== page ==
Diana Zuckerman, PhD, Nyedra Booker, PharmD, MPH, and Sonia Nagda, MD, MPH, Reproductive Health Matters: December 2012
In 2011, the European Union recalled the Poly Implant Prothèse (PIP) silicone breast implants. In the same year, the U.S. Food and Drug Administration (FDA) announced that breast implants were associated with an increased risk of developing a rare cancer of the immune system called breast implant-associated anaplastic large cell lymphoma (BIA-ALCL). These events raised questions about whether U.S. and European Union (EU) regulations are actually protecting patients from unsafe medical implants.
Initially breast implants in the U.S. were considered moderate-risk medical devices, but in 1988 breast implants were re-classified as high-risk. In the early 1990s, lawsuits, hearings, and Congressional investigations revealed that the breast implant manufacturers had covered up evidence that silicone gel breast implants could leak and the silicone could migrate into women’s lymph nodes. In 1991, new U.S. policy required that clinical trials prove that breast implants are safe and effective. In 1993, the European Union followed the lead of the U.S. in restricting access to silicone gel breast implants as part of broader new regulations in a Medical Device Directive released by the European Commission.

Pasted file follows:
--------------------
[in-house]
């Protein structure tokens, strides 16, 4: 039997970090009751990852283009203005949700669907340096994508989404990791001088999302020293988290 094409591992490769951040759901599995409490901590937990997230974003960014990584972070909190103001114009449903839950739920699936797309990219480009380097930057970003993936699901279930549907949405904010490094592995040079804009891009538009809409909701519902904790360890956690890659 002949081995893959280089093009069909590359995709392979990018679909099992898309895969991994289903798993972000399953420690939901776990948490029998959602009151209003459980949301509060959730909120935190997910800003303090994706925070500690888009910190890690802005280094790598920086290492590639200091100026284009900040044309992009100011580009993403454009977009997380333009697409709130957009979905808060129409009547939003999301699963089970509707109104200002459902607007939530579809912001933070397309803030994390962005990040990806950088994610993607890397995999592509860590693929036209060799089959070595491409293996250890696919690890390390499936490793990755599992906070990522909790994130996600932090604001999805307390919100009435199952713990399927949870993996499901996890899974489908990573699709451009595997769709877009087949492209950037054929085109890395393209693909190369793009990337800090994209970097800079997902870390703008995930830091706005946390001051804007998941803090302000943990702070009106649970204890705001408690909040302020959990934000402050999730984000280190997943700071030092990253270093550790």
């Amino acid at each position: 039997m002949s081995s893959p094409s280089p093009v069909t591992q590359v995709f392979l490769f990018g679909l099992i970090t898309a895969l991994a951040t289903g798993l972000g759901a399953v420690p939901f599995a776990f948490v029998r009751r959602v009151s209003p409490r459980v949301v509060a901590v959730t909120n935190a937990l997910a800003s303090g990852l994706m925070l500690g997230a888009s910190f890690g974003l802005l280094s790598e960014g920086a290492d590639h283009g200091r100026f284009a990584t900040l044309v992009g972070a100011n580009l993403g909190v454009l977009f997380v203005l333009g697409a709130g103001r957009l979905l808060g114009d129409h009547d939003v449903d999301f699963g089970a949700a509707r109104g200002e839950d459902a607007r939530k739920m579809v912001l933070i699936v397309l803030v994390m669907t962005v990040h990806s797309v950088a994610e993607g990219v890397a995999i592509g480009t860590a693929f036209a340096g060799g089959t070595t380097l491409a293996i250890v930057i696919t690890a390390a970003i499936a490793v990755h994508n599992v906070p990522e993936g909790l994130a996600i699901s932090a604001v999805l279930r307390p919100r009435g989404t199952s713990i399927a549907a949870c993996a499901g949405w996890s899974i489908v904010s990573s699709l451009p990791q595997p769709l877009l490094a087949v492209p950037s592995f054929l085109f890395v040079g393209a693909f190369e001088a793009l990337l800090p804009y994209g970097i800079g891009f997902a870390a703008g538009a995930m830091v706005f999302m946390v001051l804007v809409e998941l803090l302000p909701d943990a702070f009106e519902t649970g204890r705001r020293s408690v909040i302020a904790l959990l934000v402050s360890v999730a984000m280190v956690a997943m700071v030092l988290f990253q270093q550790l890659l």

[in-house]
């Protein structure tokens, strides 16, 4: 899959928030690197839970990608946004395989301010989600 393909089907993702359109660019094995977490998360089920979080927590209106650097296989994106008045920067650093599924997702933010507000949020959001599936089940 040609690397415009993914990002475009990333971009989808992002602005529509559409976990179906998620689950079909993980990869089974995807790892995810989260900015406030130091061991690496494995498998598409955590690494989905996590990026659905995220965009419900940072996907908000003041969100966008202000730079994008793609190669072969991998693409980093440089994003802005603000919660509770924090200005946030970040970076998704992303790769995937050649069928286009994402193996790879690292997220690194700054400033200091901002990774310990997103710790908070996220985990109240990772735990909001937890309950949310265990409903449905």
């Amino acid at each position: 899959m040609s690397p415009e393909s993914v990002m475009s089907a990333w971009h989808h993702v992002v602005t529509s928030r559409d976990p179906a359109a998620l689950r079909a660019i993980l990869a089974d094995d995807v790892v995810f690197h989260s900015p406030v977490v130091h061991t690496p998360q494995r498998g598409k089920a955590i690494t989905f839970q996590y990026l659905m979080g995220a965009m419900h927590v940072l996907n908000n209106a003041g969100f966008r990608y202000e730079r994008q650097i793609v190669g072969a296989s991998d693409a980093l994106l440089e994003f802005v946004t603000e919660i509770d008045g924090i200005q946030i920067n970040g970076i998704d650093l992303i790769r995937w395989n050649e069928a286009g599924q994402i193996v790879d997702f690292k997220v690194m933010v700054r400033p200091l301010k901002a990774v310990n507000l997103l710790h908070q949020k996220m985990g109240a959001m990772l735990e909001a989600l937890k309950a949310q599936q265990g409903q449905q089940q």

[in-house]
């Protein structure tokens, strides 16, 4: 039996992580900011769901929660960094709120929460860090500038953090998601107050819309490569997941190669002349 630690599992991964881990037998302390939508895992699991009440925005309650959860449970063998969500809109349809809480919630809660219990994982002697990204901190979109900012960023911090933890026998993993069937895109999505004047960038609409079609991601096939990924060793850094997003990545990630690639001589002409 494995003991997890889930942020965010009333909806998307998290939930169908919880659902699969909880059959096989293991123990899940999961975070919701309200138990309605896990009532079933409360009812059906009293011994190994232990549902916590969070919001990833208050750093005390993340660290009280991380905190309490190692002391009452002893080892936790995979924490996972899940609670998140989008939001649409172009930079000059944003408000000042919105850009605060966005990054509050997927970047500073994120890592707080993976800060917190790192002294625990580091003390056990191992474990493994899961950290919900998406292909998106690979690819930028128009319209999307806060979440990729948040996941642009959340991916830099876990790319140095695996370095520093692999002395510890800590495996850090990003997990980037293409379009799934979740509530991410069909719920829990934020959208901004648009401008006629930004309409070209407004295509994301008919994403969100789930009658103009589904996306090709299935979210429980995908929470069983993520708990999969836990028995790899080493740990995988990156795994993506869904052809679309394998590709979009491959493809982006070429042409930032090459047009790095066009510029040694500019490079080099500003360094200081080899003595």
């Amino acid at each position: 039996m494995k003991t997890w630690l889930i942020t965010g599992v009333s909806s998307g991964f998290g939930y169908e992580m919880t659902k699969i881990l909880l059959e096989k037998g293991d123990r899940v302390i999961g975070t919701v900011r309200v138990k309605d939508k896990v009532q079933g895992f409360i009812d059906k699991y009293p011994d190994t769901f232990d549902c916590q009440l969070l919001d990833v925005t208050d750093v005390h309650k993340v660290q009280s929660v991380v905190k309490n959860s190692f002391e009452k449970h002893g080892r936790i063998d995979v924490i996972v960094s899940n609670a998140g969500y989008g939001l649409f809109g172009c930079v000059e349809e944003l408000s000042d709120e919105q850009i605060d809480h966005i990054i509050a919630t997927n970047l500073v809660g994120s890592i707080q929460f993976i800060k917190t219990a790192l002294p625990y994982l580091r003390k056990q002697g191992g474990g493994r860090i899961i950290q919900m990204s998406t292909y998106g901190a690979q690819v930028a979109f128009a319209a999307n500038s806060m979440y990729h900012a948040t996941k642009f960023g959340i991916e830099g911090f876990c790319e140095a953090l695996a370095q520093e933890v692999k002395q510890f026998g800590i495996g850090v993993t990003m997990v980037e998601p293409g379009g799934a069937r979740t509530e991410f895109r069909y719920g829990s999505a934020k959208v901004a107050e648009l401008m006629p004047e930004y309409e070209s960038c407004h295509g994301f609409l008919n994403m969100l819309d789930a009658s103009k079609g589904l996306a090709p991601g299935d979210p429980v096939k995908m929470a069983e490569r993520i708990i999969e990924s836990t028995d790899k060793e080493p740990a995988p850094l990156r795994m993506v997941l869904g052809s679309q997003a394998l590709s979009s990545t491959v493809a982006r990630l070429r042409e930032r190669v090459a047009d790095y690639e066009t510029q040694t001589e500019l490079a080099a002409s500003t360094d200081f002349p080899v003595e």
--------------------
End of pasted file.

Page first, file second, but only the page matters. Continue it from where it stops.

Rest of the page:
Both the U.S. and the EU classify breast implants as high-risk medical devices. The U.S. has required long-term clinical trials of breast implants, but hasn’t enforced those requirements. The EU does not require new clinical trials be done on breast implants if the breast implant manufacturers can justify relying on clinical data from previous studies on similar products.
As a result, clinical study data are limited and very few studies have looked at the long-term effects of breast implants. Both the U.S. and the EU need to use more of their regulatory authority to ensure the long-term safety of breast implants.
Read the original article here.
Since the publication of the article, the EU has adopted stronger regulatory measures on medical devices that will be enforced beginning in 2020. You can read more about the new regulations here.